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P.G. Six - Music from the Sherman Box Series and Other Works

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Artist: P.G. Six

Album: Music from the Sherman Box Series and Other Works

Label: Amish

Review date: Dec. 6, 2006

Pat Gubler, aka PG Six, differs from his contemporaries in the American underground due largely to his poise and pacing. While MV/EE, Charalambides etc fire out CD-R missives most every month, documenting transient modes and passing fascinations, Gubler toils away slowly, transmuting craft practice into artisan design, stealthily worrying away at arrangements. Call it fast vs fastidious, with Gubler positioned on the particular side of the divide; years can pass without word from PG Six, but his small clutch of solo recordings simply has more endurance than fly-by-night samizdat culture.

Music from the Sherman Box Series and Other Works collects instrumental pieces from across Gubler’s career, focusing mostly on a series of harp recordings made to complement a 2005 exhibition of collages made by visual artist Christine Krol. While Gubler uses similar little harp miniatures as transitory modes or punctuation on his song records, when strung together they reveal an internal sturdiness that belies their light-handed tenor. Using only wire-strung and bray harps and minimal electronics, Gubler ghosts the instruments, dropping tiny motifs and fleet-footed folk melodies between the harp’s strings. The compositions are interstitial, setting down between feather-light abstraction and wind-chime melancholy. Their slightness is surely a by-product of their immediate context (soundtrack or installation as opposed to defining document) but Gubler’s pieces are considered and carefully, almost cryptically designed, even at their most fleeting.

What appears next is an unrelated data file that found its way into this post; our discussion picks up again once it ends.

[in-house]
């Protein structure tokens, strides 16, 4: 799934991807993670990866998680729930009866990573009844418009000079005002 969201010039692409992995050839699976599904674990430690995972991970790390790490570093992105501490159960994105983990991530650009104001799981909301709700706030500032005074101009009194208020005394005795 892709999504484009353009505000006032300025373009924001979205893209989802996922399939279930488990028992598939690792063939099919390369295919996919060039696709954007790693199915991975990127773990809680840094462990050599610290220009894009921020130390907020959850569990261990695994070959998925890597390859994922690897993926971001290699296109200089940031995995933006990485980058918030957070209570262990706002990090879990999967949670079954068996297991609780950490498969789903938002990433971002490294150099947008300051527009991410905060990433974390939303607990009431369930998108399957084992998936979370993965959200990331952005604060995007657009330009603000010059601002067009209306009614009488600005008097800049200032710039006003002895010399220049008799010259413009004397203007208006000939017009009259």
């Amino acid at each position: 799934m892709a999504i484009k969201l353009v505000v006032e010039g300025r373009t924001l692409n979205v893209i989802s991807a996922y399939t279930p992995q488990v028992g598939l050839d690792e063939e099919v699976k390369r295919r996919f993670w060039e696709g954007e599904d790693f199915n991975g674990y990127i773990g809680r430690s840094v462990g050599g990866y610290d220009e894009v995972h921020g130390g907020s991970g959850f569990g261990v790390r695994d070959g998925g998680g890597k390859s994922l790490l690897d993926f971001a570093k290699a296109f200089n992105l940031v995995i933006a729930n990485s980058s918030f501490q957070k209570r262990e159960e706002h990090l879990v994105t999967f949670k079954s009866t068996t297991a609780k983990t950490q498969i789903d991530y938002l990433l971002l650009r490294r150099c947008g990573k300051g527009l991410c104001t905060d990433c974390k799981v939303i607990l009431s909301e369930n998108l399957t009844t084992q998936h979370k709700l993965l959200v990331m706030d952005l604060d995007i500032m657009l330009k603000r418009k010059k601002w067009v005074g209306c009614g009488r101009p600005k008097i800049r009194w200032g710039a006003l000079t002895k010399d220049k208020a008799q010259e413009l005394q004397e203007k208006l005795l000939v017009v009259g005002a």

Gubler’s first single from 1995, “The Book of Rayguns”, is tacked onto the end of the disc, alongside a contemporaneous composition, “Cartographies for Piano and Electronics”. They’re both pleasant enough, with the water-logged drifts of guitar on “Rayguns” particularly engaging, but they pale next to the thunderous quiet of the harp pieces.

By Jon Dale

Other Reviews of P.G. Six

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